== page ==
Data analytics for maritime safety management

By understanding the patterns and trends in data, maritime organizations not only can make better decisions about safety management but also create a data-driven culture that can proactively identify and address potential risks.

Safety is the most substantial and critical issue for all businesses in the world. Out of which, shipping is perhaps the most international and one of the most dangerous industries. A UK study has shown that it’s 5 times more likely to have a fatal accident on a ship than on construction sites. And on average, every 7 days a ship sinks.

The maritime industry has long relied on data analytics to help manage safety and mitigate risks. In recent years, maritime data analytics has become even more important as the industry has become more complex and the risks associated with maritime operations have increased.

To address potential safety issues, maintenance is taking place regularly. However, the current scheme is more of reacting to existing problems rather than being proactive on potential problems.

How can data analytics be used in a focused way and empower proactive actions?

The primary challenge associated with safety and maintenance analytics is that much of the data is dispersed among enterprise resource planning (ERP) systems, case management systems, legacy purpose-built safety applications, and various other secondary sources, such as equipment maintenance management systems.

Additionally, much of the data are stored in different formats and are subject to different data refresh schedules, making it very difficult to gain an ongoing holistic view of how the current maintenance system impacts the asset health condition.

To be able to analyze factors that might potentially contribute to deficiencies, companies need to firstly source and optimize a variety of data sources and structure them into a concise data set. This then allows companies to view raw data from distinct analytic perspectives. For example, to conduct root cause analysis, Kaiko Systems allows the technical team to create a timeline from normal operation to when the failure occurred. Variables like time, components, maintenance schedule, etc can be structured and correlated throughout the timeline. Then, the process helps to highlight the factors that are most likely to cause the change.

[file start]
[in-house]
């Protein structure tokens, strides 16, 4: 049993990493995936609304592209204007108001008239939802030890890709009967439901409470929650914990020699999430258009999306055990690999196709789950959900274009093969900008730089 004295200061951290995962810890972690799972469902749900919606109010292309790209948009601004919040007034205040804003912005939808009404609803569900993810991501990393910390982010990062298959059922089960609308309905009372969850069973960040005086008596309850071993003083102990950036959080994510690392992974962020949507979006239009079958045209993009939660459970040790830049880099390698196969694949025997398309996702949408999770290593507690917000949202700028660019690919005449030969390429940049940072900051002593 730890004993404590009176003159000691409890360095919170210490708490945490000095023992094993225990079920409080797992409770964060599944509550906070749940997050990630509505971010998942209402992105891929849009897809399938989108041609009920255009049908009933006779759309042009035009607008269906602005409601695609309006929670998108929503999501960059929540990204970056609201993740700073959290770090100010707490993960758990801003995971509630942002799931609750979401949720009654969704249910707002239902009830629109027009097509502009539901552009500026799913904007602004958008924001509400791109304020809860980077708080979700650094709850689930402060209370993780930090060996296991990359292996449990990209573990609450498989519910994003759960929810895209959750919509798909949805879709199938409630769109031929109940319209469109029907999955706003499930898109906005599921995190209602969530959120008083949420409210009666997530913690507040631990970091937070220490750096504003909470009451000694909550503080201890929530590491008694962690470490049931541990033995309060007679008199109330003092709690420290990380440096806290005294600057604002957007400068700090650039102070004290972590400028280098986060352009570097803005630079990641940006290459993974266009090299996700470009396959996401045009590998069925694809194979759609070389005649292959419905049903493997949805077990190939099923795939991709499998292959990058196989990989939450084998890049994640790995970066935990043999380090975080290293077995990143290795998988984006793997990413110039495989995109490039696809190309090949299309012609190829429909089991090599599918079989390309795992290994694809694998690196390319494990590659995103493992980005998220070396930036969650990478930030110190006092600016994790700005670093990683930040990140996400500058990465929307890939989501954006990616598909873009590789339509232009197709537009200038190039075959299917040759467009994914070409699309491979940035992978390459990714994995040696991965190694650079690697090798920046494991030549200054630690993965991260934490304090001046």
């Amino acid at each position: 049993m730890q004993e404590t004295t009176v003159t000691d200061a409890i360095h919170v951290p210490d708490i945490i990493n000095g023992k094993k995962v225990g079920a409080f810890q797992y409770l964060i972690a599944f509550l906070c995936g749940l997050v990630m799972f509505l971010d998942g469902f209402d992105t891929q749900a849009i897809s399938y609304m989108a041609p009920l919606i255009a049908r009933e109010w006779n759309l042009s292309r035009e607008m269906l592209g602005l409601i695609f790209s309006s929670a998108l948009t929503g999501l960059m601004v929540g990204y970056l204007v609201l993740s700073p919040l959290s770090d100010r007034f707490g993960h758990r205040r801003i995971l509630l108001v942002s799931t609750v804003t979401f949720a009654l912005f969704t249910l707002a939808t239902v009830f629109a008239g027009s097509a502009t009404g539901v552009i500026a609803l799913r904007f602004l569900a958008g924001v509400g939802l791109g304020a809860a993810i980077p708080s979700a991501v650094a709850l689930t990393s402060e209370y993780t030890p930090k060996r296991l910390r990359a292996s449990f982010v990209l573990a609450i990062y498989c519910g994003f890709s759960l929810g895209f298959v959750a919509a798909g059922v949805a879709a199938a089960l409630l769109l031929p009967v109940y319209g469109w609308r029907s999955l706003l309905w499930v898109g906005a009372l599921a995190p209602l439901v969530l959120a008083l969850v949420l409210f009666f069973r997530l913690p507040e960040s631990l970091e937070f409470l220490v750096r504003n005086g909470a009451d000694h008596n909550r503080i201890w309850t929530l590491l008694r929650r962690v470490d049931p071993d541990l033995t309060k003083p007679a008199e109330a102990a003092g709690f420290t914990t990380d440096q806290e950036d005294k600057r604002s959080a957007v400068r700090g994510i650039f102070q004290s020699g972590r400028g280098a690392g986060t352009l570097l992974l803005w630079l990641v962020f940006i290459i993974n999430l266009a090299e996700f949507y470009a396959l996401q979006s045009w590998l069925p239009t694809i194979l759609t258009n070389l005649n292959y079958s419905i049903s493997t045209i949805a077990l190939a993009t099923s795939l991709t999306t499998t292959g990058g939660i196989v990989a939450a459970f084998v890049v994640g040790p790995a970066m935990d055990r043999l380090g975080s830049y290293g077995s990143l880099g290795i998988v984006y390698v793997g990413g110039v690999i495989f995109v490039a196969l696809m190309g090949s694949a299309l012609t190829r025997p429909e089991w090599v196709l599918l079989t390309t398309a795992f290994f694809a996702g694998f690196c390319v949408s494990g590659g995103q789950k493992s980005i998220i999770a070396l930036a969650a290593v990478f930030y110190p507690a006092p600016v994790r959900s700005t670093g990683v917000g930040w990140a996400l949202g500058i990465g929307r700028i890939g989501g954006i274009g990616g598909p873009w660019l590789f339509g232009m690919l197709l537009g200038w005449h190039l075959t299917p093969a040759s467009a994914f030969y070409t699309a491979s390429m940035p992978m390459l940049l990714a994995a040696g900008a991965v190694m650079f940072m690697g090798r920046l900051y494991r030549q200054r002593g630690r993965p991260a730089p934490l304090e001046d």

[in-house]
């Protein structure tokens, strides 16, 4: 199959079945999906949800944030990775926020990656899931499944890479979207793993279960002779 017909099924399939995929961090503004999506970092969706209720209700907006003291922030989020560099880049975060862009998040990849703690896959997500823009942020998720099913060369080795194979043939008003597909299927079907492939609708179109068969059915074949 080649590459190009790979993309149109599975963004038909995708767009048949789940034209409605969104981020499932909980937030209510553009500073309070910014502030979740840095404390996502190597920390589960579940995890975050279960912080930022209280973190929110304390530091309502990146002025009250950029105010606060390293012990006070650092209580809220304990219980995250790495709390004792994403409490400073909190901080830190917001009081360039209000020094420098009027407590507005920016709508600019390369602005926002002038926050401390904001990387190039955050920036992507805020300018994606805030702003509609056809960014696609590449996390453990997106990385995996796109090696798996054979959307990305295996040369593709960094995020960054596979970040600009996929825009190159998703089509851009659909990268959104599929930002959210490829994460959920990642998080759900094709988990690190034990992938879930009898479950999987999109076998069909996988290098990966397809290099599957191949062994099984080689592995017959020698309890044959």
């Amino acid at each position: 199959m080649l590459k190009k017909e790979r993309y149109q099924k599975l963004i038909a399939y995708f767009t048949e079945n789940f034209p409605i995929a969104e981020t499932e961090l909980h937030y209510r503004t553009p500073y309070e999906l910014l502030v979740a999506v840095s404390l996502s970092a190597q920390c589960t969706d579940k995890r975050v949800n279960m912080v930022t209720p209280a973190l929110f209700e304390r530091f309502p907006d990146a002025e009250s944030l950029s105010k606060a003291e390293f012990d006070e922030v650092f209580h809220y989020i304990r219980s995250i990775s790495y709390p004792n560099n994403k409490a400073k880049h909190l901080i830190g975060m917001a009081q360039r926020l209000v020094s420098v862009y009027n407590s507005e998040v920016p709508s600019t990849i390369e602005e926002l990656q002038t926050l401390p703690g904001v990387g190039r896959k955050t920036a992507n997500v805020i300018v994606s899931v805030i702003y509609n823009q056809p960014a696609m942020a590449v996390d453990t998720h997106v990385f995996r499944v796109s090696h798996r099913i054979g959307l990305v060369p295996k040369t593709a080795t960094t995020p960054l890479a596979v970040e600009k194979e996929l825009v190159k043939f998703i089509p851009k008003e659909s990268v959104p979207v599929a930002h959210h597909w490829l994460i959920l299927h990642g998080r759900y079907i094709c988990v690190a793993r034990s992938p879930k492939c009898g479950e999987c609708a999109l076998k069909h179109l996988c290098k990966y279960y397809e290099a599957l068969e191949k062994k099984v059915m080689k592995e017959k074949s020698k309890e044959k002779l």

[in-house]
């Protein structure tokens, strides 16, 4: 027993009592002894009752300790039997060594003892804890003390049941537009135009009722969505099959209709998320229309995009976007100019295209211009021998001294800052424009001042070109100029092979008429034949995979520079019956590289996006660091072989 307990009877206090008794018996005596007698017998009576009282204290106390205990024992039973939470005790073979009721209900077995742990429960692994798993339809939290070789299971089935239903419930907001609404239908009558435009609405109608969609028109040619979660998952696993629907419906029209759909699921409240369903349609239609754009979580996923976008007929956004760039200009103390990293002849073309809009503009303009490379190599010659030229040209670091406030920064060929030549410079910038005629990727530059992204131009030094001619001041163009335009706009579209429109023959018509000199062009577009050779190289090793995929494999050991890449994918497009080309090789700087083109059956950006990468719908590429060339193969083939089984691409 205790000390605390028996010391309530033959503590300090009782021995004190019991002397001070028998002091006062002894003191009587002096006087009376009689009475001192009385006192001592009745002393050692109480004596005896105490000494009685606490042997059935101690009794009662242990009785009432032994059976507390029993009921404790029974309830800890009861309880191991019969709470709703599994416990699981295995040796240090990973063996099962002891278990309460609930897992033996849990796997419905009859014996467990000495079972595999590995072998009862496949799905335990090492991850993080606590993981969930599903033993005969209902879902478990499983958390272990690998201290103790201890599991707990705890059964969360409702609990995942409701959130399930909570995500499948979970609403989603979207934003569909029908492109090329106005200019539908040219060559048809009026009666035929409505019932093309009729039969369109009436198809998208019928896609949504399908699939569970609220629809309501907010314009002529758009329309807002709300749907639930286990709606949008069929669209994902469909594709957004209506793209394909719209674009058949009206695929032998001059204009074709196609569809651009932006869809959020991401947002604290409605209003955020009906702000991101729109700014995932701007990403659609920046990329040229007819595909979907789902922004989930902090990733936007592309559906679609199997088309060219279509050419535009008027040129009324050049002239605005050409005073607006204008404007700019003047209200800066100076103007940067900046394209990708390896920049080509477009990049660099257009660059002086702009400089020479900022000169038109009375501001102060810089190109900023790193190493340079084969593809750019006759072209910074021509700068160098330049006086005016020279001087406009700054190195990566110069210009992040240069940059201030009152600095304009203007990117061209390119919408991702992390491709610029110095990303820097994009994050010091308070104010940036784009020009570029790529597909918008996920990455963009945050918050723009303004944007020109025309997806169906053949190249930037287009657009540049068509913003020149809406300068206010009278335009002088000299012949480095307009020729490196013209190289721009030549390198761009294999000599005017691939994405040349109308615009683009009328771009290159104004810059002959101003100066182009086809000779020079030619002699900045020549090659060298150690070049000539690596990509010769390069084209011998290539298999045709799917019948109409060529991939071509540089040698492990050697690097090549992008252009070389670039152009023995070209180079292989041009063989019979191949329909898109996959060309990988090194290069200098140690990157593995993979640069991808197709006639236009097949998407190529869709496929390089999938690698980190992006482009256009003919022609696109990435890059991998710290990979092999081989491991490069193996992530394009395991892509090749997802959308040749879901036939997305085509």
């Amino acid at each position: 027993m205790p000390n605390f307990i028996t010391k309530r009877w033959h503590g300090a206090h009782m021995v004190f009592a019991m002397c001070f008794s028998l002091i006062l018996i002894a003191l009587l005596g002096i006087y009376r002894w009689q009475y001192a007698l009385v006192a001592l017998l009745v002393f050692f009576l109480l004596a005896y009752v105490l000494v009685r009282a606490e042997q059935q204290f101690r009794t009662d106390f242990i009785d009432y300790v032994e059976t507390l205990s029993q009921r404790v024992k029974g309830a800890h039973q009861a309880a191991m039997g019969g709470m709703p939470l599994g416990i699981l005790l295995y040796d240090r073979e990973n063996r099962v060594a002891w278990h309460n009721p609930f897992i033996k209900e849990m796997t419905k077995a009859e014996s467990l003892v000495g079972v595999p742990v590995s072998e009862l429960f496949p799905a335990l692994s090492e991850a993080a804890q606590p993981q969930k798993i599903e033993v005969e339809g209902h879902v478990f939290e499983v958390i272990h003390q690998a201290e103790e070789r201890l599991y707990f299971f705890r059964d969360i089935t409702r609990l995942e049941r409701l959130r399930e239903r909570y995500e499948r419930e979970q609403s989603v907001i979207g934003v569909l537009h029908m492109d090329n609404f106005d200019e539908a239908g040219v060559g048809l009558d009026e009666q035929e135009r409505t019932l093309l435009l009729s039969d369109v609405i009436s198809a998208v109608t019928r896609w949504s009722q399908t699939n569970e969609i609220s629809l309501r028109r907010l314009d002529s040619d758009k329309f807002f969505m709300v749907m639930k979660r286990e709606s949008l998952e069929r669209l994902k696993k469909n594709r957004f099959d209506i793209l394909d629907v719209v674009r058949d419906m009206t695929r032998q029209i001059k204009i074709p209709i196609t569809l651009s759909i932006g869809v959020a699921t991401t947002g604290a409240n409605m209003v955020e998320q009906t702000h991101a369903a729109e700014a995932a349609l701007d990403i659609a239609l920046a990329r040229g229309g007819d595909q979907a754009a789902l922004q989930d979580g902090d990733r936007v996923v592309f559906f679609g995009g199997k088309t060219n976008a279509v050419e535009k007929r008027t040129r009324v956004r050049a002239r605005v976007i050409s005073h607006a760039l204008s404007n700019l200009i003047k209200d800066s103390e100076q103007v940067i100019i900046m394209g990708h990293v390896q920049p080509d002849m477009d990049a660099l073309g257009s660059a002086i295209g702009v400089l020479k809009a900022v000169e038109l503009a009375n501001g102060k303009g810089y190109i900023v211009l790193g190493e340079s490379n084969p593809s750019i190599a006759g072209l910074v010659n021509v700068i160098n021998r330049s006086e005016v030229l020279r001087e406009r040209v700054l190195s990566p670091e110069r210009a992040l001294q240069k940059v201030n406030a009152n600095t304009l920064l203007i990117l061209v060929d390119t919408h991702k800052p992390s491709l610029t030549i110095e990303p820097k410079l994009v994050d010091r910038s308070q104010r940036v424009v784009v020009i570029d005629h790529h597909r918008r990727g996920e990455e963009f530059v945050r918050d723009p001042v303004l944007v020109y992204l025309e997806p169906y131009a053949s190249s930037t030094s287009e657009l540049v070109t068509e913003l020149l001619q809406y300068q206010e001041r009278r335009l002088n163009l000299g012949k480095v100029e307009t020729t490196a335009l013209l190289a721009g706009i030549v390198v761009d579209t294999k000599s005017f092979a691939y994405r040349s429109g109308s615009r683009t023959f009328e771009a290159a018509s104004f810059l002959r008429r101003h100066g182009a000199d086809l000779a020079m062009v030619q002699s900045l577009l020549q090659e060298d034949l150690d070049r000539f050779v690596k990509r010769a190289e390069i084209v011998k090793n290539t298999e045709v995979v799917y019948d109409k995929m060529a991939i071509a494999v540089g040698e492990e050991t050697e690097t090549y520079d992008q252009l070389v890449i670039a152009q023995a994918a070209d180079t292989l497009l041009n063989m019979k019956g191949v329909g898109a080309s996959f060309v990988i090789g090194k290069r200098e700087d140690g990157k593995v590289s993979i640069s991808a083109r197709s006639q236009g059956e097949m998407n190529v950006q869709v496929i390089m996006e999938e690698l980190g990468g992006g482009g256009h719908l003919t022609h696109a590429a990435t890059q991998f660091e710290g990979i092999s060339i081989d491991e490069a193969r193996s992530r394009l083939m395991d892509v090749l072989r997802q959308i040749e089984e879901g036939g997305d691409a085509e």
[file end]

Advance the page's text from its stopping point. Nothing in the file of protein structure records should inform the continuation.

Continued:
Roadmap for a data-driven safety management

While the critical aspect of safety analytics is to leverage data and act on findings in a timely manner. In Kaiko Systems’ experience, the safety operations in the maritime industry are a complex socio-technical system. To approach a data-driven safety system in a more focused way and at a faster velocity, stakeholders' initiatives and workflows need to be taken into account. 

Here is the roadmap that Kaiko Systems has broken down after implementing the solution on over 100 vessels: 

Align And Identify

Align safety scope: Quantifies the insights each stakeholder needs. This can keep everyone in sync and help create a focus on what needs to be done with the data. For example, instead of saying improving the vessel’s uptime, the team can suggest an increase in the lifetime of certain equipment on a ship.

Identify data sources: Inventory current data properly, and identify data sources and formats that are relevant to the safety initiatives. Leveraging a scalable method like Kaiko Systems for data collection can help reduce the time needed vastly while increasing the usability of the data. 

Optimize and Collect 

Optimize current inspection systems: Update checklists to include data required and allow data like pictures, ratings, and texts to be collected by the same platform under a tree structure. 

Collect standardized data: Strict specifications should be put in place to make all data follow a standard format, and make sure that each data type has the same content and format from the start. Leveraging a scalable method like Kaiko Systems for data collection can help reduce the time needed vastly while increasing the usability of the data. 

Verify and quick wins 

Verify data before analysis: Working with data from different sources often comes with the challenge of completeness, validity, and reliability. Especially when it comes to metadata that includes provenance, source, date, and location. These cumbersome details are easy to get corrupted in the process. Kaiko Systems is able to help the crew collect structured inspection data while verifying the plausibility. In this way, crews save 50% time that’s spent on inspection, and the data standard is ensured on the job. 

Focus on speed to value: Prioritize use cases that can give quick wins to test out the data models. After having effective insights, it’s also important to iterate workflows to lower the work burden and promote a better safety culture. This not only brings immediate result, but also improves the operational efficiency for each team.

Analyze and reporting

Conduct analysis: While key insights are quantified, to understand root causes, or what actions might be needed, the technical team needs to further group different data sources into the pre-set data models to be able to generate actionable insights. 

Auto-reporting: Auto-reporting is not only about sending customized reports to different stakeholders. Work orders can also be triggered by special events which can improve operational efficiency and allow fast reaction. 

Leveraging data analytics is a commendable stride toward proactive safety management. With verified and standardized data, safety data analysis will be the best assistant that tells you how your asset is doing and what actions need to be taken to prevent deficiencies. In the meanwhile, it's important to iterate the workflow with easy targets, so the team gets motivated by the benefits of the tool and the operational efficiency gets improved.